A side effect of this inverted Schmittianism is the almost omnipotent efficacy granted to the sovereign decision in Agamben’s approach, which contrasts strongly and unfavourably with the rather more nuanced approach of the author that has otherwise been a major influence on Agamben, i.e. Walter Benjamin. In his Origin of German Tragic Drama Benjamin presented a historical example of baroque sovereignty, in which the sovereign was not at the height of its powers when declaring the state of exception but was rather caught up in the exception that was always already underway, and ‘the most important function of the prince [was] to exclude this’ (2003, p. 55). What is important about this approach is the figuration of the exception in decidedly un-Schmittian terms as a condition that demands the sovereign’s response, rather than a declarative decision—a response that is difficult and, more often than not, bound to fail. ‘The sovereign, who is responsible for making the decision on the state of exception, reveals, at the first opportunity, that it is almost impossible for him to decide’ (Benjamin 2003, p. 71).
We need only recall Benjamin’s series of the figures of tyrant, martyr and intrigant that populate the baroque political space (Benjamin 2003, pp. 70–88). While the tyrant and the martyr exemplify the failed response to the challenge of the exception, which is why the former so often becomes the latter, the intrigant succeeds (and survives) by giving up on the solemn symbolism of sovereignty, operating instead in the terrain, already modified by the exception and seeking nothing more than to manipulate it to its own advantage. When Benjamin later speaks of a ‘real state of exception’ in the eighth of his ‘Theses on the Philosophy of History’ (1968, p. 263), he arguably has in mind precisely this state, which is not a product of sovereign power, as Schmitt’s fictive states of exception all are, but exists independently of it and demands a decision that is difficult and risky.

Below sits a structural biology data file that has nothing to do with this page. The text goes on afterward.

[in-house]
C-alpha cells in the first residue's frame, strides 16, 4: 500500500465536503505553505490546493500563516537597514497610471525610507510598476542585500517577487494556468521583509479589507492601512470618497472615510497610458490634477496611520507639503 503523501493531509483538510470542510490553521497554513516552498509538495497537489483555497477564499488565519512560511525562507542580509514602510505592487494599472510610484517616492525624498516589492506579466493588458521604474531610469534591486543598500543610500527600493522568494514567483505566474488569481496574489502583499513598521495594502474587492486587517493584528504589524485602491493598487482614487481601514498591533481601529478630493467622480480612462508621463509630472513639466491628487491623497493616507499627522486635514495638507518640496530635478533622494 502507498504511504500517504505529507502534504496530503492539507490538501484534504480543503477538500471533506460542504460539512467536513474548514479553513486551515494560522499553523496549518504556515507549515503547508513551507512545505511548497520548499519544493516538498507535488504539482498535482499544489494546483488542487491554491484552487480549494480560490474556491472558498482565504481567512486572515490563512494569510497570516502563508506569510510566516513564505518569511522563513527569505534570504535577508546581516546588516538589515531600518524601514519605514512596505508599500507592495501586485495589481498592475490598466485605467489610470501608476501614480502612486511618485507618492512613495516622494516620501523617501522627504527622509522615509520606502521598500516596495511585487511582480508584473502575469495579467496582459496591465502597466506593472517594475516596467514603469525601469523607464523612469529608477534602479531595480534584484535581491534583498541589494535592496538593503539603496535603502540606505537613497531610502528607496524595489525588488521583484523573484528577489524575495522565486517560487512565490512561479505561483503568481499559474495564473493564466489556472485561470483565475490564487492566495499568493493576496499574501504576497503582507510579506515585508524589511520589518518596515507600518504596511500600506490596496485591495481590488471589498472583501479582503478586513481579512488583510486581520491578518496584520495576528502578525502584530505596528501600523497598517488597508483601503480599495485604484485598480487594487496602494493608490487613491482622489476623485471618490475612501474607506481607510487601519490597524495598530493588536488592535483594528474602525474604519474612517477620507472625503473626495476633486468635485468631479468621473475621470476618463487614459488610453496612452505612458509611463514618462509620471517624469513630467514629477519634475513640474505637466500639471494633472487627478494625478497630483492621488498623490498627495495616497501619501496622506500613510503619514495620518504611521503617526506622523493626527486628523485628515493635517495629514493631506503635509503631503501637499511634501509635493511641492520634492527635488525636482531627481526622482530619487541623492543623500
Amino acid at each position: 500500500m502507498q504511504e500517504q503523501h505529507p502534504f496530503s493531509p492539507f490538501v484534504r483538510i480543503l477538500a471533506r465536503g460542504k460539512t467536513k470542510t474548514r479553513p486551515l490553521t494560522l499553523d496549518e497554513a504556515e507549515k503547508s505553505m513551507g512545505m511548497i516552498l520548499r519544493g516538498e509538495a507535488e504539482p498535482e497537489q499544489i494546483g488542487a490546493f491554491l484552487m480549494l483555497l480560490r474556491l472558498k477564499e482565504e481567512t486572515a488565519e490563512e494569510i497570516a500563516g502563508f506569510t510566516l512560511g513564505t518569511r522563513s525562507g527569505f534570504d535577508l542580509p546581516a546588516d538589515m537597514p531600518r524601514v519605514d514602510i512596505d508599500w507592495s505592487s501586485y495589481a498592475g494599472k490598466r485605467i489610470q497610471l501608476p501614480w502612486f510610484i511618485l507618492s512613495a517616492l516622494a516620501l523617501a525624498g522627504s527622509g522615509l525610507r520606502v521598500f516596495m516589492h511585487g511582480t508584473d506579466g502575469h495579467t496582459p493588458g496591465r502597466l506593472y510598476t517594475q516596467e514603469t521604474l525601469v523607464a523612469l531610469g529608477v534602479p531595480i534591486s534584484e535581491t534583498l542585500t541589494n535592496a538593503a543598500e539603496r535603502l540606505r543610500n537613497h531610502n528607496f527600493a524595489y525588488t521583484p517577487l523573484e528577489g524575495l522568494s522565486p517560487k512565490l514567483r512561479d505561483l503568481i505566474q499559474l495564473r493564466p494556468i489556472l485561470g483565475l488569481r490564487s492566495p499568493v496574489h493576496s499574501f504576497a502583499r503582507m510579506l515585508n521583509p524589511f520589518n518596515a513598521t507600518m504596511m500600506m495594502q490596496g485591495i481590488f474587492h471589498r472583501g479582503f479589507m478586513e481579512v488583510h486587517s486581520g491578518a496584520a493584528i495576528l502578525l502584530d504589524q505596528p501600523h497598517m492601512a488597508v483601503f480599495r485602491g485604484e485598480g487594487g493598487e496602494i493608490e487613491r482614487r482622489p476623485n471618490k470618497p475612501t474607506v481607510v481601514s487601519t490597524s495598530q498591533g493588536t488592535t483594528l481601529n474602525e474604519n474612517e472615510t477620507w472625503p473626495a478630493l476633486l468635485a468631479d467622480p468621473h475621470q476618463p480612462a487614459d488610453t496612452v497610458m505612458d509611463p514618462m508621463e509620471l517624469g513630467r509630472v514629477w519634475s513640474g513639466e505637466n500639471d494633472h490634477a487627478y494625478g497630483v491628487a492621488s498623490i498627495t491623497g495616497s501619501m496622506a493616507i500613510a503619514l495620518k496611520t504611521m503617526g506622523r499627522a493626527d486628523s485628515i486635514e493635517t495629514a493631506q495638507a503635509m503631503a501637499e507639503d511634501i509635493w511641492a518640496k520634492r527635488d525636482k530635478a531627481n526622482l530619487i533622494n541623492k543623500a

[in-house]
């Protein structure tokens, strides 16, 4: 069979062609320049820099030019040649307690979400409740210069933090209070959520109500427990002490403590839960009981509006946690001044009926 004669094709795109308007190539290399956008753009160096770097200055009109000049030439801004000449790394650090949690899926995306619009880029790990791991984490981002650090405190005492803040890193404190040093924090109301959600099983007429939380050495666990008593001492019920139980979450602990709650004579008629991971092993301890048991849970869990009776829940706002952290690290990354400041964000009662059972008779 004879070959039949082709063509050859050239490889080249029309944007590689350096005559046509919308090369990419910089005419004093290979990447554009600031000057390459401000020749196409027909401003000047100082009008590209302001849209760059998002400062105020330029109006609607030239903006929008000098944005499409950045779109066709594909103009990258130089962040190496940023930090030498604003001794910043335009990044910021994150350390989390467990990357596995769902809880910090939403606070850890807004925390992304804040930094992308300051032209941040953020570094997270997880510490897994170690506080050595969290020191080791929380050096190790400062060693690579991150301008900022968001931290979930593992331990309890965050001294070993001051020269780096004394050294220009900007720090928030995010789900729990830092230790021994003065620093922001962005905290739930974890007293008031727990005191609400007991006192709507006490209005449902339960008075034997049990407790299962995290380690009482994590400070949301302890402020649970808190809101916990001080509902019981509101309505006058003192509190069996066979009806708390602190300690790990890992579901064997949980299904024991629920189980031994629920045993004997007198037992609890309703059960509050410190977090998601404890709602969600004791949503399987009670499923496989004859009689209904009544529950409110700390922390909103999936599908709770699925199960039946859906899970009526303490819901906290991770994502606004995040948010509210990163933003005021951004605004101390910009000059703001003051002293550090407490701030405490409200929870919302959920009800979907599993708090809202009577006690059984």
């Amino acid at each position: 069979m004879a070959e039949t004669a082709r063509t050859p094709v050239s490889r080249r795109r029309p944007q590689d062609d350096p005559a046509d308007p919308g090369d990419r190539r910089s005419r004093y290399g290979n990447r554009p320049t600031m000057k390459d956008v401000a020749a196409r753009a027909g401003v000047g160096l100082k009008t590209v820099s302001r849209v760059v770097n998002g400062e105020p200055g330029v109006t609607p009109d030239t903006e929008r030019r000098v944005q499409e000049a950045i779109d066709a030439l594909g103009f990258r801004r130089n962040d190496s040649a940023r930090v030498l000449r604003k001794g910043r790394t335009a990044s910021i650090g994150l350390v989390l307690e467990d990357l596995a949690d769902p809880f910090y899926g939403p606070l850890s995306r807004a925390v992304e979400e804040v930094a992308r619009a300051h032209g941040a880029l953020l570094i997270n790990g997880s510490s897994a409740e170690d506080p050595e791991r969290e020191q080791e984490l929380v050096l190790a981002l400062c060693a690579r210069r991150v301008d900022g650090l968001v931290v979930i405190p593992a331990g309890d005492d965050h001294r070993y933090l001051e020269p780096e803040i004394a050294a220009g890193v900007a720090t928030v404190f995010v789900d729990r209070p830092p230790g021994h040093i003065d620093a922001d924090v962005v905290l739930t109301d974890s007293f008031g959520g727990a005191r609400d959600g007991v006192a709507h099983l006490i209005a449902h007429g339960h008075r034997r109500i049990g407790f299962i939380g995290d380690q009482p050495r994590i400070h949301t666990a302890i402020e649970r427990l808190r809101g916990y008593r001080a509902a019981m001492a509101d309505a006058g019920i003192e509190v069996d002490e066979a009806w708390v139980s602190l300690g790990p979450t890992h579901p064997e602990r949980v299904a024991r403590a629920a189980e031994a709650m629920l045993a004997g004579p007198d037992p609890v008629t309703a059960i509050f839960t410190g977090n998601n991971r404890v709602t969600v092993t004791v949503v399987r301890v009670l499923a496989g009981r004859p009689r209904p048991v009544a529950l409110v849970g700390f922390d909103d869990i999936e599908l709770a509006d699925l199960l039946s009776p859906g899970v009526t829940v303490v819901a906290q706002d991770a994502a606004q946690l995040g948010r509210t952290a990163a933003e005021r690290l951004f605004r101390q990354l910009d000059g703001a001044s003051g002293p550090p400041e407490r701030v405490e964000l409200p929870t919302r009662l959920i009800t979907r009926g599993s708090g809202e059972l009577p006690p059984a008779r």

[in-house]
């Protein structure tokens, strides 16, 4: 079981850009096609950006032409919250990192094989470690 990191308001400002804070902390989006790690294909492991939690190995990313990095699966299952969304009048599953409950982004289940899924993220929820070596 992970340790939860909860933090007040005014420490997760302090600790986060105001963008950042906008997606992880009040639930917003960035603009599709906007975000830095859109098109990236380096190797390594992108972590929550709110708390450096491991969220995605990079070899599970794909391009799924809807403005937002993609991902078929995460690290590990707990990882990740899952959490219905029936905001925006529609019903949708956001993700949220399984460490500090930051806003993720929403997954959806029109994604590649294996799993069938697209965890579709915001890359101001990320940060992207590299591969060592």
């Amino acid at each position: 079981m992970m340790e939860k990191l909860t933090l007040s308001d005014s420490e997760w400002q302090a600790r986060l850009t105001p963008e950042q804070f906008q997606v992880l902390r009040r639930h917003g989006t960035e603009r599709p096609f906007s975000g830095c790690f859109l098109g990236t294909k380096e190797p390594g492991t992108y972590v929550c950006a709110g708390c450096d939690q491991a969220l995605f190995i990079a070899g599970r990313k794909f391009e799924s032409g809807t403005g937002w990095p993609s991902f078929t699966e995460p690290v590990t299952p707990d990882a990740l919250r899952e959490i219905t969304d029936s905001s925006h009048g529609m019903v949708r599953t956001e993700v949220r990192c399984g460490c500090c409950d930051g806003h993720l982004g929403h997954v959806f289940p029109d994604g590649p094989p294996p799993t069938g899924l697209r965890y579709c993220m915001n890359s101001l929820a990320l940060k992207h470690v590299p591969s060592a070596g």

This reading of the exception seems to us to be rather more appropriate for the coronavirus crisis and other complex emergencies of our time than their interpretation as a conspiracy of state power to realize a state of exception in every aspect of our existence (see List 2020). Epidemics, heat waves, forest fires, floods, hunger, and climate change that causes most of the above exist as emergencies that may or may not become the justification for states of exception, which, more often than not, reflect not the splendour of sovereign decisionism, but the trembling before the decision that might be entirely ineffective, come too late or otherwise end in failure. Given the initial and even ongoing uncertainty and lack of knowledge regarding the origins and effects of the coronavirus, the states of exception introduced by governments worldwide can hardly appear as signs of their omnipotence but rather reflect their impotence in the face of the situation that is genuinely exceptional, not as a result of any sovereign decision but largely irrespective of it.
While Agamben certainly sides with Benjamin in his analysis of the esoteric debate between Benjamin and Schmitt in State of Exception, he ultimately subsumes his insights under the Schmittian concept, so that even chaos and anomie end up reinscribed within the juridical order (Agamben 2005, pp. 56–57; see List 2020). This reinscription obscures arguably the most important insight of Benjamin’s analysis: not only is it possible to conceive of an exception that challenges rather than fortifies sovereign power, but it is also possible to oppose sovereign power by bringing about a state of exception, in which the latter would not be able to decide on anything whatsoever. It is no longer possible to define sovereign power in terms of its production of bare life through the state of exception, if only because the sovereign may easily find itself reduced to bare life in the exception that is not of its making.